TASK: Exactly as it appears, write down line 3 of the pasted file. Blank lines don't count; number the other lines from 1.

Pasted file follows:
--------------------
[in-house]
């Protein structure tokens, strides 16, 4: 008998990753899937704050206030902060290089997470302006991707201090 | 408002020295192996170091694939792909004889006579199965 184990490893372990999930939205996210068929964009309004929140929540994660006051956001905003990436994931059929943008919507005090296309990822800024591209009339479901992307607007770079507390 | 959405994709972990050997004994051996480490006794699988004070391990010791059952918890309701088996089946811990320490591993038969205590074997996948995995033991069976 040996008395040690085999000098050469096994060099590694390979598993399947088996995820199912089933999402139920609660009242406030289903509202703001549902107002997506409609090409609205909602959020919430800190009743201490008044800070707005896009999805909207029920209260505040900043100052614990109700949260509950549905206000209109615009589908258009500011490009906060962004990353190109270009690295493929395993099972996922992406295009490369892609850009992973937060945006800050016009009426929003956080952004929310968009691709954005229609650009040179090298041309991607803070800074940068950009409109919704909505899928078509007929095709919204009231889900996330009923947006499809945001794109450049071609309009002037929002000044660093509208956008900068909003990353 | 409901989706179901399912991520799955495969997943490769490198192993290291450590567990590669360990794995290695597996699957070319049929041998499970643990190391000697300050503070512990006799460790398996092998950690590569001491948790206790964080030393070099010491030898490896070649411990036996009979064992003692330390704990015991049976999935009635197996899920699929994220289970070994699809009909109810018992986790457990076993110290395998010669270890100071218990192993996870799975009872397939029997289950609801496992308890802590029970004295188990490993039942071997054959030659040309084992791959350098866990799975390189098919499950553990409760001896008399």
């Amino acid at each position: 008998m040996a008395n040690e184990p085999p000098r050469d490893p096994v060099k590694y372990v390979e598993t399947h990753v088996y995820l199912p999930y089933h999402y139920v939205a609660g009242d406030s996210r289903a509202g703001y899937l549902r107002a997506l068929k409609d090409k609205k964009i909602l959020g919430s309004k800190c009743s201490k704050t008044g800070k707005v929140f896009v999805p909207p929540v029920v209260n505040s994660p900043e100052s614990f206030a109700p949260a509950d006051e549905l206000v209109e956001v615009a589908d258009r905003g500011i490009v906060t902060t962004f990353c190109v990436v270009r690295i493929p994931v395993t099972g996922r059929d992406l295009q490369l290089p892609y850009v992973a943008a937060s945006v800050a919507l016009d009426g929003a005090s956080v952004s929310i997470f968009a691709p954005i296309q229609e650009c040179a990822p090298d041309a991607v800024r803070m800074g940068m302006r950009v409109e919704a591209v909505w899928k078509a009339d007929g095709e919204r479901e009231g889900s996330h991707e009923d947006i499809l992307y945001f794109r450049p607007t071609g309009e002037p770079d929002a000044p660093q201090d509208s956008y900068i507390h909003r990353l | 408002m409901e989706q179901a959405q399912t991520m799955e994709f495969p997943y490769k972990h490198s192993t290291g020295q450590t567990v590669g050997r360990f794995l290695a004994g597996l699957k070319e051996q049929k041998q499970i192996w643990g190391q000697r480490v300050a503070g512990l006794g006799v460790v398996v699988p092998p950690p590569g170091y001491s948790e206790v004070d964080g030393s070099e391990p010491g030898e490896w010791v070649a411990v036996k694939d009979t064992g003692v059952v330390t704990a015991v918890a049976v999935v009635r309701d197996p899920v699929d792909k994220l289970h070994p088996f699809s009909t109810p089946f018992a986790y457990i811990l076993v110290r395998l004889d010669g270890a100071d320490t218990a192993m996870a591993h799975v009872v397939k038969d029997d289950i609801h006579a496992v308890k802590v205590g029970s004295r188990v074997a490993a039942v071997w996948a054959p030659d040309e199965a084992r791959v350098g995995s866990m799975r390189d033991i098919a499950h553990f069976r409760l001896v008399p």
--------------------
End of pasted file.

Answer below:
């Amino acid at each position: 008998m040996a008395n040690e184990p085999p000098r050469d490893p096994v060099k590694y372990v390979e598993t399947h990753v088996y995820l199912p999930y089933h999402y139920v939205a609660g009242d406030s996210r289903a509202g703001y899937l549902r107002a997506l068929k409609d090409k609205k964009i909602l959020g919430s309004k800190c009743s201490k704050t008044g800070k707005v929140f896009v999805p909207p929540v029920v209260n505040s994660p900043e100052s614990f206030a109700p949260a509950d006051e549905l206000v209109e956001v615009a589908d258009r905003g500011i490009v906060t902060t962004f990353c190109v990436v270009r690295i493929p994931v395993t099972g996922r059929d992406l295009q490369l290089p892609y850009v992973a943008a937060s945006v800050a919507l016009d009426g929003a005090s956080v952004s929310i997470f968009a691709p954005i296309q229609e650009c040179a990822p090298d041309a991607v800024r803070m800074g940068m302006r950009v409109e919704a591209v909505w899928k078509a009339d007929g095709e919204r479901e009231g889900s996330h991707e009923d947006i499809l992307y945001f794109r450049p607007t071609g309009e002037p770079d929002a000044p660093q201090d509208s956008y900068i507390h909003r990353l | 408002m409901e989706q179901a959405q399912t991520m799955e994709f495969p997943y490769k972990h490198s192993t290291g020295q450590t567990v590669g050997r360990f794995l290695a004994g597996l699957k070319e051996q049929k041998q499970i192996w643990g190391q000697r480490v300050a503070g512990l006794g006799v460790v398996v699988p092998p950690p590569g170091y001491s948790e206790v004070d964080g030393s070099e391990p010491g030898e490896w010791v070649a411990v036996k694939d009979t064992g003692v059952v330390t704990a015991v918890a049976v999935v009635r309701d197996p899920v699929d792909k994220l289970h070994p088996f699809s009909t109810p089946f018992a986790y457990i811990l076993v110290r395998l004889d010669g270890a100071d320490t218990a192993m996870a591993h799975v009872v397939k038969d029997d289950i609801h006579a496992v308890k802590v205590g029970s004295r188990v074997a490993a039942v071997w996948a054959p030659d040309e199965a084992r791959v350098g995995s866990m799975r390189d033991i098919a499950h553990f069976r409760l001896v008399p």